Perhaps most significant, Doe repeatedly and successfully tested the authenticity of Laurn Daniel Lettsome's identifying information prior to submitting the passport application to the United States Department of State. The government presented evidence that Doe used L.D.L.'s original birth certificate and social security card to obtain driver's licenses in two separate jurisdictions: first, from the United States Virgin Islands, and then from the state of Florida (only two and a half months before applying for the passport). Moreover, Doe was also able to open a bank account and obtain a Bank Atlantic debit card using the same identifying information, most notably the name of Laurn Daniel Lettsome. At trial, the government presented detailed evidence of the verification processes involved in obtaining a Florida driver's license. When an applicant submits a name and social security number to the Florida DMV (as Doe did), the social security number is verified under the FDLIS database, which in turn is tied to the Social Security Administration's database, and is also checked against the name provided by the applicant. The ability to obtain a Florida driver's license with a given social security number is compelling evidence that the social security number is genuine, and belongs to a real person. While the government did not present direct evidence showing that Doe knew of the specific verification processes to which he was subjecting L.D.L.'s identifying information, our prior precedent makes clear that it was not required to do so, because a rational jury could have “inferred reasonably based on ordinary human experience” that “federal and state governments routinely obtain an applicant's identity to verify the authenticity of that identity.” Gomez–Castro, 605 F.3d at 1249; accord Holmes, 595 F.3d at 1258. Indeed, drawing all reasonable inferences in favor of the government, as we must, a rational jury could have concluded (as it did) that Doe knew L.D.L.'s identifying information was subject to a detailed verification process when he applied for a driver's license. Doe's successes in obtaining not one, but two different driver's licenses from two different jurisdictions, in addition to opening a bank account and obtaining a debit card from Bank Atlantic, were meaningful circumstantial indicia that Doe knew L.D.L's identifying information belonged to a real person.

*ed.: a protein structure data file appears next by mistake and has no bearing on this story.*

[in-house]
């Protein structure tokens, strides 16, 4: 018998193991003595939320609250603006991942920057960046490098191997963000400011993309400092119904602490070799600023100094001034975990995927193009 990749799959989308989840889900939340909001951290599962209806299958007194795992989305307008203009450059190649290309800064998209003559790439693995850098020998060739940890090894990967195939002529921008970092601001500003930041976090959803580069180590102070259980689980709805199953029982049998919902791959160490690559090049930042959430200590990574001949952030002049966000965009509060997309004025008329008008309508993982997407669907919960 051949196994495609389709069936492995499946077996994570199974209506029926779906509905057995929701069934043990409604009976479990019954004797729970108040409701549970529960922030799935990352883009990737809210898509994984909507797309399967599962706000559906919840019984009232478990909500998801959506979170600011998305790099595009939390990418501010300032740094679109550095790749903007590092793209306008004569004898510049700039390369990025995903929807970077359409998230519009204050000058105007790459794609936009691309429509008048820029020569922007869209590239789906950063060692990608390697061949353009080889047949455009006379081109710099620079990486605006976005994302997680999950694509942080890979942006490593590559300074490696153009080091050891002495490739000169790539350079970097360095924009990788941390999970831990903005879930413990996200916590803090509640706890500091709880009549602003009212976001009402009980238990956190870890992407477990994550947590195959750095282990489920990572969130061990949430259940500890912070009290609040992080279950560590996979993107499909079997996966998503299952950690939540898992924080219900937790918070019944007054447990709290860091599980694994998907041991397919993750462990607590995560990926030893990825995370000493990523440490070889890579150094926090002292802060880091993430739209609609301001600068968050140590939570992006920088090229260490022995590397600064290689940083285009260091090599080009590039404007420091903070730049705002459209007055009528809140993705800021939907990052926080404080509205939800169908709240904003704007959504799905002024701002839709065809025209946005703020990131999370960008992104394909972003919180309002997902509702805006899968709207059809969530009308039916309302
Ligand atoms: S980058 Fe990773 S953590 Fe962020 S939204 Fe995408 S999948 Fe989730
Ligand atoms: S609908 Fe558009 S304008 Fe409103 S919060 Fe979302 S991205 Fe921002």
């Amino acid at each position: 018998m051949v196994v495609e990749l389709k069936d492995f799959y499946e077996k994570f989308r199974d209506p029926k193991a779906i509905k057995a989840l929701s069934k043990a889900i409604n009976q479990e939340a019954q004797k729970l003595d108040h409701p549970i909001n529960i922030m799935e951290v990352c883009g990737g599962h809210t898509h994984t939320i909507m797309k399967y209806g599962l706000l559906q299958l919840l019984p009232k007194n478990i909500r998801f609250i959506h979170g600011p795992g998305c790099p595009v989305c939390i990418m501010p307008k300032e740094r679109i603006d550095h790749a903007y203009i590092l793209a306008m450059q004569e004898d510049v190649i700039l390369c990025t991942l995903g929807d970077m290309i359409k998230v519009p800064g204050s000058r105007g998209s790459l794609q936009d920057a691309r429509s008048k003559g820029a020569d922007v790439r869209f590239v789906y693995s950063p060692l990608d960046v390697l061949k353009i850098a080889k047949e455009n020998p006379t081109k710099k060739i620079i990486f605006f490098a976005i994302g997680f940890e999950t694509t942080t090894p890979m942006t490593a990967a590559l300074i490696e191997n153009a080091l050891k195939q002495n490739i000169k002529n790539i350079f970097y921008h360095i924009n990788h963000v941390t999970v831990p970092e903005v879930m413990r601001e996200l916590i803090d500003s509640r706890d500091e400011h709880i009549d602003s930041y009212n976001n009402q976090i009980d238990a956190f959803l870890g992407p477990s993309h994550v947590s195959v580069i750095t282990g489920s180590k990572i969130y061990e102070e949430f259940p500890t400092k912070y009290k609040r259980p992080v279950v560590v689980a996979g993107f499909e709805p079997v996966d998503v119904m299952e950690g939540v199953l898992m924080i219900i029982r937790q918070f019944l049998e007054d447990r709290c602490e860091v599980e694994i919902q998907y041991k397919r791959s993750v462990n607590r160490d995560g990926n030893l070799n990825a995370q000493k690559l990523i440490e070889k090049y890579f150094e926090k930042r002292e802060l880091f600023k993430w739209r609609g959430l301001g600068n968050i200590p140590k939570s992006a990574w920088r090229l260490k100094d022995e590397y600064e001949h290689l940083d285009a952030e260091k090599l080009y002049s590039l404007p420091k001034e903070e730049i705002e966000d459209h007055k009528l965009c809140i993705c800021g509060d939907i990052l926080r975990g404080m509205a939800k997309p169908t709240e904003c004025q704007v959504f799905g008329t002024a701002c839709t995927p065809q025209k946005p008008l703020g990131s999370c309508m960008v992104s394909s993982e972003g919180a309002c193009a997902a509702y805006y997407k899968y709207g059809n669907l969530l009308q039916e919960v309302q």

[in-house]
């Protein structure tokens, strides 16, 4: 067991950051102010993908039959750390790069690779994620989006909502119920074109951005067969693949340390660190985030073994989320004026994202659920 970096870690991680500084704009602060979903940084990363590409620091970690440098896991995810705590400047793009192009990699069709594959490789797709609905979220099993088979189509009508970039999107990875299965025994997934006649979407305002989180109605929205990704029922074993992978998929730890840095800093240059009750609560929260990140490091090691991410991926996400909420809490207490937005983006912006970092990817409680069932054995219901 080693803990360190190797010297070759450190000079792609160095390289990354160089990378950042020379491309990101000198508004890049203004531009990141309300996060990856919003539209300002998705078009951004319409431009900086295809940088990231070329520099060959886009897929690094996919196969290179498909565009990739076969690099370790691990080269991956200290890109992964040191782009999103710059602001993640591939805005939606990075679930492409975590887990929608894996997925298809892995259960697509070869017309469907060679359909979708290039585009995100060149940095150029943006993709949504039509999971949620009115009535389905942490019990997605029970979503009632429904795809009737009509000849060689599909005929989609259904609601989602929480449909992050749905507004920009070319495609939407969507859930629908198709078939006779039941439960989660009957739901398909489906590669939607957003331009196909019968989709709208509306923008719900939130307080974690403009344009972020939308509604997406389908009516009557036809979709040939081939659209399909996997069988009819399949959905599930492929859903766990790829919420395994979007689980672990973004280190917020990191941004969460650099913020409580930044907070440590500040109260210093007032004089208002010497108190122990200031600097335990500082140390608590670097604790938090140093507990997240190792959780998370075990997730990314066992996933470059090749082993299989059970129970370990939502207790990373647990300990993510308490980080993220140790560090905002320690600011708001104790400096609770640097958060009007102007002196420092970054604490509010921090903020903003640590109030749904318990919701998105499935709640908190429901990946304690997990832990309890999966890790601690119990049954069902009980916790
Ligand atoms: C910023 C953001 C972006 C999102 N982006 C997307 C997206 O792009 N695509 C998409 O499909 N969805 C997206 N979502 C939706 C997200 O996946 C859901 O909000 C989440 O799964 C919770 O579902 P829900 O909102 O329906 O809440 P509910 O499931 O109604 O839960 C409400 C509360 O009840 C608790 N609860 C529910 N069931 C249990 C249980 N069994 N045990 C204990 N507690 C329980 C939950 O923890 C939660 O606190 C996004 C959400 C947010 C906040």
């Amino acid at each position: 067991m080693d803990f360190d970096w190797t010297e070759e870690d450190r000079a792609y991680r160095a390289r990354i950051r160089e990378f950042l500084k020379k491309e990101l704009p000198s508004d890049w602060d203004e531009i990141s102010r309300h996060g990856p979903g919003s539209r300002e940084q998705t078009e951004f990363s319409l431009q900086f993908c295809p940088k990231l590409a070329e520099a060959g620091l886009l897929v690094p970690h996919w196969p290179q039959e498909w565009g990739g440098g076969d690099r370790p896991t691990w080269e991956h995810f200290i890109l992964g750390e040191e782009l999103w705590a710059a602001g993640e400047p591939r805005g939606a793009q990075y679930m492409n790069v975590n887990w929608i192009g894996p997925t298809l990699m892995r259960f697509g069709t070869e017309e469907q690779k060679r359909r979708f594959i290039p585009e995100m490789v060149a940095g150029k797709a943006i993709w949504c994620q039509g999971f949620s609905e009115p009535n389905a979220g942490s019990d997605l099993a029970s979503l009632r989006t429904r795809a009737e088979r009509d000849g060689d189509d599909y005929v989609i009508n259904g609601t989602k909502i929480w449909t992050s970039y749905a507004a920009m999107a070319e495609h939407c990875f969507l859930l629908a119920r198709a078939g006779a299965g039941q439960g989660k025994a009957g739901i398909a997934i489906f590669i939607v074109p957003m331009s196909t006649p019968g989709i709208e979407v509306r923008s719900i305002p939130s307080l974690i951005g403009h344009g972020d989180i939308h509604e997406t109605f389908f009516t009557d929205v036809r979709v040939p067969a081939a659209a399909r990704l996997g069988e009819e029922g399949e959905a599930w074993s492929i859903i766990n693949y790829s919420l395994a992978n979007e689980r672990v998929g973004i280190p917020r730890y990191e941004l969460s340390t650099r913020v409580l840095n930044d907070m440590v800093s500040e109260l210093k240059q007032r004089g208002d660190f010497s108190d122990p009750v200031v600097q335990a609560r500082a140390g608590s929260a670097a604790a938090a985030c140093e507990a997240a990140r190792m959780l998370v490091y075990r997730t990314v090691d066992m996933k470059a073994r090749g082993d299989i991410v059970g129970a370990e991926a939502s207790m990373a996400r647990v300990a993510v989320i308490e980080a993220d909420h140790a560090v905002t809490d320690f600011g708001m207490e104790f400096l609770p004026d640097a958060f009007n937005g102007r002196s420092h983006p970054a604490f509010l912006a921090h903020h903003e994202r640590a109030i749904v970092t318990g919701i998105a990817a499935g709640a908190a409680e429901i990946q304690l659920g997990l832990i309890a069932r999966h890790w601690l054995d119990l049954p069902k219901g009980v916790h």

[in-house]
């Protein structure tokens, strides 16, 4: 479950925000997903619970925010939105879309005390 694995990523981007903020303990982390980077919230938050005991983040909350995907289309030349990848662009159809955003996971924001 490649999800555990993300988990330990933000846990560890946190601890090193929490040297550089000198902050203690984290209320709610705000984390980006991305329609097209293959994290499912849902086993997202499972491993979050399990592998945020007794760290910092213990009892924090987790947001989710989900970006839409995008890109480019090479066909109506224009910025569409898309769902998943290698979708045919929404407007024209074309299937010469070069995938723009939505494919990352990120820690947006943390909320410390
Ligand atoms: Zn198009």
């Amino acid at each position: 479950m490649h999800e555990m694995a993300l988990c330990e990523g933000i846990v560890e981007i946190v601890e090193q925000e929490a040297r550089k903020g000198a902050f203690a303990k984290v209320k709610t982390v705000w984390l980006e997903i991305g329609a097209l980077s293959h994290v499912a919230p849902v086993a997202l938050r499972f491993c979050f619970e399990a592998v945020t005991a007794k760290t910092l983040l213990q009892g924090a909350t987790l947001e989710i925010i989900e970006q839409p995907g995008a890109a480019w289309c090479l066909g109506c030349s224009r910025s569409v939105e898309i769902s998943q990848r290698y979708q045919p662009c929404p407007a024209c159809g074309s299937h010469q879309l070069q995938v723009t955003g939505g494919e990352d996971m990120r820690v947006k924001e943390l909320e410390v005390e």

Doe's attempts to distinguish Holmes and Gomez–Castro are unpersuasive. Doe emphasizes that in both of those cases, unlike this one, the offenders each successfully obtained a passport and used the victim's identifying information to obtain a line of credit. See Gomez–Castro, 605 F.3d at 1249; Holmes, 595 F.3d at 1257. But Doe's singular focus on particular misuses of identifying information present in those cases, but not in this one, misses the broader point that Doe, like the offenders in Gomez–Castro and Holmes, repeatedly and successfully subjected the identifying information at issue to verification, including government verification, and that a rational factfinder could have concluded that these repeated successes provided the requisite knowledge that the identifying information belonged to a real person.
Moreover, the circumstantial evidence presented by the government about knowledge in this case went far beyond Doe's past successes in using L.D.L.'s identifying information. Doe's conduct and remarkable persistence during his protracted passport application process also provided strong circumstantial evidence of his state of mind. As an initial matter, the government presented detailed evidence regarding the passport application process. At the very top of the two page passport application, there is a statement: “Attention, see WARNING on page two of instructions.” And page two of the four page instruction sheet unequivocally states that “[a]ll statements and documents are subject to verification.” These instructions made it abundantly clear that the information the applicant provides will be turned over to government agencies for verification, including the Social Security Administration and Internal Revenue Service databases.